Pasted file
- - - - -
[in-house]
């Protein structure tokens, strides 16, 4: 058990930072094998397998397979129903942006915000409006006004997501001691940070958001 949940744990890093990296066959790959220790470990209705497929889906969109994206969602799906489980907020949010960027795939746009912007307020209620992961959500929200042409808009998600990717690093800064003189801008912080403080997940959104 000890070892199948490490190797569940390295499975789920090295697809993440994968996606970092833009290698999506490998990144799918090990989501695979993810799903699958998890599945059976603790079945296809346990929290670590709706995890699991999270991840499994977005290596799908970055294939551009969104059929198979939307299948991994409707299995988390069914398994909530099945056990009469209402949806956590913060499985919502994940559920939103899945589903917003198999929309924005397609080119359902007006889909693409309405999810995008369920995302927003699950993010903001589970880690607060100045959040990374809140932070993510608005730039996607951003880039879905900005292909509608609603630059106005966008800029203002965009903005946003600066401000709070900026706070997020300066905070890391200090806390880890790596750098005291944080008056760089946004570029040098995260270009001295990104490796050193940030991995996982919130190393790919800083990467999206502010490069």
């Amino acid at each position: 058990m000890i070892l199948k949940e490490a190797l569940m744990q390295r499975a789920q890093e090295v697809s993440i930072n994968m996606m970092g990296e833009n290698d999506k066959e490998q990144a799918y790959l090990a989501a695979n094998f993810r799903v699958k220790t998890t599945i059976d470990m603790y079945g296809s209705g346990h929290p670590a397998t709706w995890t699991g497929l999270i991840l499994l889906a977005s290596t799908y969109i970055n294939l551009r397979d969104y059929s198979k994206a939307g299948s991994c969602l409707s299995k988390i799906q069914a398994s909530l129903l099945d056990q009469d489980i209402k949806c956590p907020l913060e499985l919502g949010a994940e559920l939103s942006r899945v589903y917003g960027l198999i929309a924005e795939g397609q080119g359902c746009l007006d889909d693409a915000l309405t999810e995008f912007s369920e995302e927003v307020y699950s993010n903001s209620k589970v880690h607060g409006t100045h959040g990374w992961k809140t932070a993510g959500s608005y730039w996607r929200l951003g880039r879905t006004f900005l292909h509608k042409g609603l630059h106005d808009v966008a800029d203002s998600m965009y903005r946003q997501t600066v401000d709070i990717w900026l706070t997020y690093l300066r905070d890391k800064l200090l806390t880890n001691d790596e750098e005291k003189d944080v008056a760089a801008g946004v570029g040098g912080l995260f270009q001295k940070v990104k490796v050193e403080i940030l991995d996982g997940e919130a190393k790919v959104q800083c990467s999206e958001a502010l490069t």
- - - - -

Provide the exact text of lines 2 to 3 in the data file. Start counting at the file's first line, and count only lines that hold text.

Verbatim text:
């Protein structure tokens, strides 16, 4: 058990930072094998397998397979129903942006915000409006006004997501001691940070958001 949940744990890093990296066959790959220790470990209705497929889906969109994206969602799906489980907020949010960027795939746009912007307020209620992961959500929200042409808009998600990717690093800064003189801008912080403080997940959104 000890070892199948490490190797569940390295499975789920090295697809993440994968996606970092833009290698999506490998990144799918090990989501695979993810799903699958998890599945059976603790079945296809346990929290670590709706995890699991999270991840499994977005290596799908970055294939551009969104059929198979939307299948991994409707299995988390069914398994909530099945056990009469209402949806956590913060499985919502994940559920939103899945589903917003198999929309924005397609080119359902007006889909693409309405999810995008369920995302927003699950993010903001589970880690607060100045959040990374809140932070993510608005730039996607951003880039879905900005292909509608609603630059106005966008800029203002965009903005946003600066401000709070900026706070997020300066905070890391200090806390880890790596750098005291944080008056760089946004570029040098995260270009001295990104490796050193940030991995996982919130190393790919800083990467999206502010490069």
């Amino acid at each position: 058990m000890i070892l199948k949940e490490a190797l569940m744990q390295r499975a789920q890093e090295v697809s993440i930072n994968m996606m970092g990296e833009n290698d999506k066959e490998q990144a799918y790959l090990a989501a695979n094998f993810r799903v699958k220790t998890t599945i059976d470990m603790y079945g296809s209705g346990h929290p670590a397998t709706w995890t699991g497929l999270i991840l499994l889906a977005s290596t799908y969109i970055n294939l551009r397979d969104y059929s198979k994206a939307g299948s991994c969602l409707s299995k988390i799906q069914a398994s909530l129903l099945d056990q009469d489980i209402k949806c956590p907020l913060e499985l919502g949010a994940e559920l939103s942006r899945v589903y917003g960027l198999i929309a924005e795939g397609q080119g359902c746009l007006d889909d693409a915000l309405t999810e995008f912007s369920e995302e927003v307020y699950s993010n903001s209620k589970v880690h607060g409006t100045h959040g990374w992961k809140t932070a993510g959500s608005y730039w996607r929200l951003g880039r879905t006004f900005l292909h509608k042409g609603l630059h106005d808009v966008a800029d203002s998600m965009y903005r946003q997501t600066v401000d709070i990717w900026l706070t997020y690093l300066r905070d890391k800064l200090l806390t880890n001691d790596e750098e005291k003189d944080v008056a760089a801008g946004v570029g040098g912080l995260f270009q001295k940070v990104k490796v050193e403080i940030l991995d996982g997940e919130a190393k790919v959104q800083c990467s999206e958001a502010l490069t």